Situated in the middle of China's eastern coastline, Shanghai sits at the mouth of the Yangtze River at the heart of the Yangtze River Delta. Shanghai is China's economic center, an important industrial base, as well as its largest port. Finance, insurance, domestic and international trade, and other services are concentrated here. Various businesses are well-developed and competition is stiff.

Because of Shanghai's history as an immigrant city with strong foreign influence, it has developed a unique culture that combines West with East. This mix has given Shanghainese certain tendencies and characteristics, often called haipai, or Shanghai style.

Because they are more familiar with Westerners than Chinese in other parts of China, Shanghainese tend to treat Westerners more equally, thus allowing Western businesspeople to cooperate more easily with the Shanghainese. Shanghainese also tend to adopt Western ways of business and conform to international standards.
For instance, most people agree that the rule of law is stronger in Shanghai than in most other parts of China, as, historically, most residents were immigrants and could not rely on traditional social structures for support; everyone had to follow common rules to make a living. Thus, contracts tend to be honored more often in Shanghai than in other parts of China.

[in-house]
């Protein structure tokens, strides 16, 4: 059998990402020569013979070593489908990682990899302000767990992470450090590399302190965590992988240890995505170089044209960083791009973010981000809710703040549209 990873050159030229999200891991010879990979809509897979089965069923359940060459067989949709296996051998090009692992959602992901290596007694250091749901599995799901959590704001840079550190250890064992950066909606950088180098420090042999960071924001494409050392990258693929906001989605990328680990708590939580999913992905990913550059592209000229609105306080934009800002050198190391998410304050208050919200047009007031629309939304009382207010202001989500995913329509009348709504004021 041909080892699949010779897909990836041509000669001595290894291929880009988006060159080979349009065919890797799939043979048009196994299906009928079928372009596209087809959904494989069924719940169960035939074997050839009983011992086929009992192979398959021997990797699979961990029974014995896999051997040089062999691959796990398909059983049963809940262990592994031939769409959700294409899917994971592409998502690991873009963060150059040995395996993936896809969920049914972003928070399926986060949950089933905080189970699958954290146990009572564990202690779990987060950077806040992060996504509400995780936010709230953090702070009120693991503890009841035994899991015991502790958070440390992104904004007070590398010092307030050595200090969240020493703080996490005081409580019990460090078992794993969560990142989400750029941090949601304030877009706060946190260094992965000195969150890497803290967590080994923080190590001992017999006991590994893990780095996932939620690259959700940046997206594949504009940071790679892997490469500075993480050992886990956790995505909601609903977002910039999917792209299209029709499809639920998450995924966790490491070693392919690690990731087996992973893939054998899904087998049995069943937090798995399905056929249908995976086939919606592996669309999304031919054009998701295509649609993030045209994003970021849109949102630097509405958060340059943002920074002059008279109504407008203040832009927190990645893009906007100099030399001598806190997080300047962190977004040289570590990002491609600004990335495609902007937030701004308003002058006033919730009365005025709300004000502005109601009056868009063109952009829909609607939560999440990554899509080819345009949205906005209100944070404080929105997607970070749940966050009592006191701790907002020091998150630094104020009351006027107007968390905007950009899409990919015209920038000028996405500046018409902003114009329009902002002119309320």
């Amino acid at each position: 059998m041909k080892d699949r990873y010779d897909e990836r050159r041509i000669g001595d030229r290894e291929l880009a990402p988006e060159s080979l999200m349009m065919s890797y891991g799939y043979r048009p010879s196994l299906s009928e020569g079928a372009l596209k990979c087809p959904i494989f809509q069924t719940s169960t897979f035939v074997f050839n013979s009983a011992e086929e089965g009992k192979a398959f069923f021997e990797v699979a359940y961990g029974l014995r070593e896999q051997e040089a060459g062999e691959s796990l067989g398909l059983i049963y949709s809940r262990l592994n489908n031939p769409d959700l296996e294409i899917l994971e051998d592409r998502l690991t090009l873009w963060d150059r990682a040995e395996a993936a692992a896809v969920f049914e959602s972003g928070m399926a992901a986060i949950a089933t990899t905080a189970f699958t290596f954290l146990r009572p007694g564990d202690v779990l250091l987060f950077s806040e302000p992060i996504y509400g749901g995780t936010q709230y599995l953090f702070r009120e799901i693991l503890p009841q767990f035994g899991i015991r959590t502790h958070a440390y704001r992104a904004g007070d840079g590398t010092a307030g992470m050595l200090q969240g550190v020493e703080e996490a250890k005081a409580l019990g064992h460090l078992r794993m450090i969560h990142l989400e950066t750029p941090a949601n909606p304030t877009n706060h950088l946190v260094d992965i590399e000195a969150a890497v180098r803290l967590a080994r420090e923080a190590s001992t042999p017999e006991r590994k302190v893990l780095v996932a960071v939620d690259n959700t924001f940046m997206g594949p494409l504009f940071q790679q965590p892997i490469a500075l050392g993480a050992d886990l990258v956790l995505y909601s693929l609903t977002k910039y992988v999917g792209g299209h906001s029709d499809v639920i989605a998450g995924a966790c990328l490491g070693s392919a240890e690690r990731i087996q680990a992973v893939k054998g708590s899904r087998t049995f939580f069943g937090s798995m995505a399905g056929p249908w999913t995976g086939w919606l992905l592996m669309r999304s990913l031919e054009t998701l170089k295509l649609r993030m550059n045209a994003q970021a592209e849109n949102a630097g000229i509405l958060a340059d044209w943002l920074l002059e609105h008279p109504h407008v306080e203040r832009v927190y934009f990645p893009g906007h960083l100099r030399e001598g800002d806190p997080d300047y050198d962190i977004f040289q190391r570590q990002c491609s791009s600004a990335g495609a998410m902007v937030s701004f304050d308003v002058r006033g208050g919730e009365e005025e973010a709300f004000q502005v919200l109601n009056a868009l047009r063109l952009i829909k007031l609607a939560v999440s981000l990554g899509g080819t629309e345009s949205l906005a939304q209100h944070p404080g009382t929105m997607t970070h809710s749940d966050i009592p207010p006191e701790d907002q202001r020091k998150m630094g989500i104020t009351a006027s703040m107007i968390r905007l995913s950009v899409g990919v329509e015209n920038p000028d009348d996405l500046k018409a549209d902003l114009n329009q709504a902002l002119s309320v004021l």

Because of Shanghai's comparatively mobile population, Shanghainese are inclined to maintain good relationships with social contacts over the short term and keep the level of socialization relatively shallow. Unlike Beijingers, who tend to forge friendships with business partners and sometimes take risks for their friends, Shanghainese seldom mix emotions with business. Shanghainese tend to accept renqing (interpersonal harmony)reluctantly, return renqing quickly, and exchange favors of equal value.
Shanghainese also tend to focus on economic interests, value individualism, and emphasize practicality by ignoring politics and showing concern for individual interests. In Shanghai, as long as money can be made, strangers can quickly form bonds.

Finally, Shanghainese have a reputation for knowing how to obtain and protect personal rights and interests. In Shanghai markets, it is not unusual to see a well-dressed gentleman arguing with a vegetable seller for a few cents. In business negotiations, Shanghainese are generally professional, discreet, and attentive to minute details. Therefore, negotiations with Shanghainese over even minor issues may be lengthy. Canny Shanghai businesspeople tend to avoid taking big risks and prefer steady and stable business.